From 9:00am – 6:00pm
Dentures and partial dentures are prosthetics that can replace all or some of your missing teeth. They allow patients to speak, eat, and smile with confidence. Dentures can be designed and fabricated to look like natural teeth and support your face and profile.
Patients need to know dentures are a “good replacement for no teeth but are a poor substitute for teeth”. What do we mean? Your own teeth, if kept healthy, will always be better than dentures and whenever possible the goal should be to save teeth. However, sometimes gum disease, tooth decay, chemical damage, or injury make dentures a good option.
The denture or partial denture fitting process involves several appointments where the doctor will make molds and to complete the fitting. Before the final denture or partial denture is made, you will be allowed to “try in” the prosthesis to ensure that the esthetics are excellent.
THERE ARE FOUR TYPES OF DENTURES:
Conventional dentures replace all the missing teeth in an arch. Typically, a conventional denture is fabricated many months after the remaining teeth are removed and the gums and bone are allowed to heal.
Immediate dentures are inserted on the same day as all the remaining teeth are removed. These are designed and fabricated based on a previous visit to the dentist to take measurements and impressions (molds) or scans of both the upper and lower jaws and their remaining teeth. After many months of healing the immediate denture may need to be relined or a conventional denture made. When many teeth need to be removed, it is most common for two sets of dentures to made and patients are cautioned that their insurance may not cover both sets.
Partial dentures replace some of a patient’s missing teeth and use remaining teeth as support. The remaining teeth often require modifications or crowns for the partial denture to attach to and rest on.
Overdentures are typically dentures that rest on tissue but gain retention with dental implants. It is very common for patients missing some of their teeth to have an upper complete denture and lower overdenture with two implants for retention.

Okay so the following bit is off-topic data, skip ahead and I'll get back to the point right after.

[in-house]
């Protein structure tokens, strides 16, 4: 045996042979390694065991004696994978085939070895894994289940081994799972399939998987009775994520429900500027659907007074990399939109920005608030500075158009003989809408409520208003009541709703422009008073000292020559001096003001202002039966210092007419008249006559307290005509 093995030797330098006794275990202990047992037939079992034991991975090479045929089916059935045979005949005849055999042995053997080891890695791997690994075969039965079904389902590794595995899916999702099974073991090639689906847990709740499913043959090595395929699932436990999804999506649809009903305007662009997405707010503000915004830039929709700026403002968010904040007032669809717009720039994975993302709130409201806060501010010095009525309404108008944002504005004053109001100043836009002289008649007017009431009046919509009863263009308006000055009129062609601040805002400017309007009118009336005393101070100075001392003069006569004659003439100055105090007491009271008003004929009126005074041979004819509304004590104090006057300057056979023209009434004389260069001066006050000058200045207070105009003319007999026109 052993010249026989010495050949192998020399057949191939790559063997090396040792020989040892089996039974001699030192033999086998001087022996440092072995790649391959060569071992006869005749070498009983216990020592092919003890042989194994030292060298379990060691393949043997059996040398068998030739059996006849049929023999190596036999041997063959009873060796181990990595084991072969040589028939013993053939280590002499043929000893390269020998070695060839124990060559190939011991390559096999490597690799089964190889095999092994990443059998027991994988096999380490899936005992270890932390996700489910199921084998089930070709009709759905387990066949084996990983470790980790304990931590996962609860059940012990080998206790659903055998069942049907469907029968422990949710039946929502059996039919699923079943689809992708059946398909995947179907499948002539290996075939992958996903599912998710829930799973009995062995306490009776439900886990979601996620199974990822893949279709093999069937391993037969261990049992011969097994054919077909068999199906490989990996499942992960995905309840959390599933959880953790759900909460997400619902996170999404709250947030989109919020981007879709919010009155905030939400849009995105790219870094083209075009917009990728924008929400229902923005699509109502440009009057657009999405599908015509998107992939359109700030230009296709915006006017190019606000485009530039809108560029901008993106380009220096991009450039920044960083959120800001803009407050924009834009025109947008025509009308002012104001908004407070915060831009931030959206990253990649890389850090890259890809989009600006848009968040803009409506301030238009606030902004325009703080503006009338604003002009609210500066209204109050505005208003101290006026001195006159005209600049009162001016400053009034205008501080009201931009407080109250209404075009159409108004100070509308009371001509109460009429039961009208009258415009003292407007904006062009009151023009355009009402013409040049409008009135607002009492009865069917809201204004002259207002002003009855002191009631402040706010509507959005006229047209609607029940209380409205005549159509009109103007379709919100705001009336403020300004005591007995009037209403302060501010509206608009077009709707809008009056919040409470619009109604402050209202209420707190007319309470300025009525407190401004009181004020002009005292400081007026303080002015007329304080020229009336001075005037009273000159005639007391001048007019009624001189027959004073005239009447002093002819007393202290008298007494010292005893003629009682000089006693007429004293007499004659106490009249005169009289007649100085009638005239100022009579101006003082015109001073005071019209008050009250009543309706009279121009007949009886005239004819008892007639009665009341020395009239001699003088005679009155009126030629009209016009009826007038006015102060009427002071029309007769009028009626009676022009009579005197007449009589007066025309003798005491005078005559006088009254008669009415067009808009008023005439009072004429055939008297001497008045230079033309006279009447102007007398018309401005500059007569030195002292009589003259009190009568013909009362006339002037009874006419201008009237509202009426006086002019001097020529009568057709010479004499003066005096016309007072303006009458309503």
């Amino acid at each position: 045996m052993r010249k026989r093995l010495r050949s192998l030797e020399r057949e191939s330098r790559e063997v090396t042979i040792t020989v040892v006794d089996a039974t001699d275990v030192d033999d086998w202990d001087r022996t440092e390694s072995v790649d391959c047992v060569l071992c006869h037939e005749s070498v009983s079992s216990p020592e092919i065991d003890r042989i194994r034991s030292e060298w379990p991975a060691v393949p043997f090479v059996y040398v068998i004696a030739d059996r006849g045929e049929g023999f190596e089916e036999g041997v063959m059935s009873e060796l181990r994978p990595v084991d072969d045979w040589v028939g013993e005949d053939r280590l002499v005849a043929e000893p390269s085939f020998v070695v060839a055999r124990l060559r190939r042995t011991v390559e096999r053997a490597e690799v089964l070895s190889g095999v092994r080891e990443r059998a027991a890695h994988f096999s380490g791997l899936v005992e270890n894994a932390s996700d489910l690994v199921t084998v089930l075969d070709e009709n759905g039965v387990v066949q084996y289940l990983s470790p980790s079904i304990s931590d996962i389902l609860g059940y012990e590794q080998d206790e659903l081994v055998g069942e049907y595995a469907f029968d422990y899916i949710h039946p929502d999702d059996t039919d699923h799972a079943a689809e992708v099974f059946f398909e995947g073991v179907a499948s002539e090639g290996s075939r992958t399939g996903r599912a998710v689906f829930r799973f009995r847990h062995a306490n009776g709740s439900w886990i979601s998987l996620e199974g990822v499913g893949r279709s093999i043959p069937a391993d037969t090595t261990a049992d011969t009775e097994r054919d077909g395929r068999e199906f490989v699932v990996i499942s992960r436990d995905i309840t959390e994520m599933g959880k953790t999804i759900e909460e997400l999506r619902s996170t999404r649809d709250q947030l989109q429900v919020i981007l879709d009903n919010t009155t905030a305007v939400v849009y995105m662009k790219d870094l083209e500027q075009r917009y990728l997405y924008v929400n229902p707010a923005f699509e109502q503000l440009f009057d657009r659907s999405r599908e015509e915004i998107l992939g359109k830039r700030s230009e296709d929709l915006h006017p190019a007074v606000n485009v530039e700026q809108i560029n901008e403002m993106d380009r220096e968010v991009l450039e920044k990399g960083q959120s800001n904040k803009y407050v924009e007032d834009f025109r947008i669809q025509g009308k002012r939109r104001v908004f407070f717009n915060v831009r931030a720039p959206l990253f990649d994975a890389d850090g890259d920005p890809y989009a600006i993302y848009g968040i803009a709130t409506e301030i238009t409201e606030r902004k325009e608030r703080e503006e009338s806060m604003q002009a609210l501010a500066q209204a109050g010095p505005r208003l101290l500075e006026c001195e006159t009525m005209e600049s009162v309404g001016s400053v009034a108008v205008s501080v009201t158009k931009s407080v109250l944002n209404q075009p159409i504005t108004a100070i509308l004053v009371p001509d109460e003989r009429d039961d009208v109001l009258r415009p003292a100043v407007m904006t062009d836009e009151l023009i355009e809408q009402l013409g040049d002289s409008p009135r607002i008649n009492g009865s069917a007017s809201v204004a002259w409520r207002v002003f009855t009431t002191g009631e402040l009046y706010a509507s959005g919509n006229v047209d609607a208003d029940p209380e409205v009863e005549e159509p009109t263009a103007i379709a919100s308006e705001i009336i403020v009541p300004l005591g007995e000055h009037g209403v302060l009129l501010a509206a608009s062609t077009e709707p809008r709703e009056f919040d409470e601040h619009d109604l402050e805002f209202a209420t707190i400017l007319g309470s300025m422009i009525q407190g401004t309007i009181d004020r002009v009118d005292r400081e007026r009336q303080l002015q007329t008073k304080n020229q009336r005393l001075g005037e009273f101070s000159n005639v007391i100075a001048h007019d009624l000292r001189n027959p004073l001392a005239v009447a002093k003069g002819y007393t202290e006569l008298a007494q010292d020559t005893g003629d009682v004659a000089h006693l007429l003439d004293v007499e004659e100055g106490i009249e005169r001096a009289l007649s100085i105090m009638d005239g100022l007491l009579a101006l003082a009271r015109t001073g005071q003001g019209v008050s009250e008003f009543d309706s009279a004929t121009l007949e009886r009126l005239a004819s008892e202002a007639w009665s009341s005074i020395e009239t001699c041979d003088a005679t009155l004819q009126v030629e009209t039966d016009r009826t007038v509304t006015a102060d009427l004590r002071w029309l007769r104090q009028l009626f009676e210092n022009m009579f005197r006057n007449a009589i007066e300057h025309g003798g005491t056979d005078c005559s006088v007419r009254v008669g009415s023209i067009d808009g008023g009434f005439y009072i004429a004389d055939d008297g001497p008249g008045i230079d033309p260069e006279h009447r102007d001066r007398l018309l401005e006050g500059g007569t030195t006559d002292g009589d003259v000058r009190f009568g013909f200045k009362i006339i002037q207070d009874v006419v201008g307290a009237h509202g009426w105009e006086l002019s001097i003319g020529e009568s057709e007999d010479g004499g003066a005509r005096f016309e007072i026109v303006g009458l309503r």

SOME ADDITIONAL COMMENTS REGARDING DENTURES:
Patients with new dentures will take at least a few weeks to get used to them. Your tongue and muscles of your cheeks will need to adapt to learn how to keep your dentures in place. You might have sores and irritation from your new denture that if they persist will require adjustment of the new denture. This is normal and to be expected.
You will need to practice good denture hygiene.
Brush your gums, tongue, and roof of your mouth every morning with a soft-bristled toothbrush before inserting your dentures.
Rinse your dentures and use a denture brush to clean them daily.
Brush your dentures over a towel so if you drop them, they do not chip or fracture
Cleaning your dentures with a denture cleaner will help reduce build up and fungal growth.
Take your dentures out at night to let tissues “breath”.
Store your dentures in clean water.
Denture adhesive may be necessary. Use the smallest amount necessary and make sure to clean the adhesive out of the denture every day to avoid bacteria and fungal growth.
Maintain regular checkups with your dentist once a year for complete dentures and at twice a year or more if you have partial dentures.
Do have any questions about your dentures? Please contact us if your dentures are not fitting well or become damaged. We can make you new dentures and see if dental implants may help give your dentures more support.
* Open every other Thursday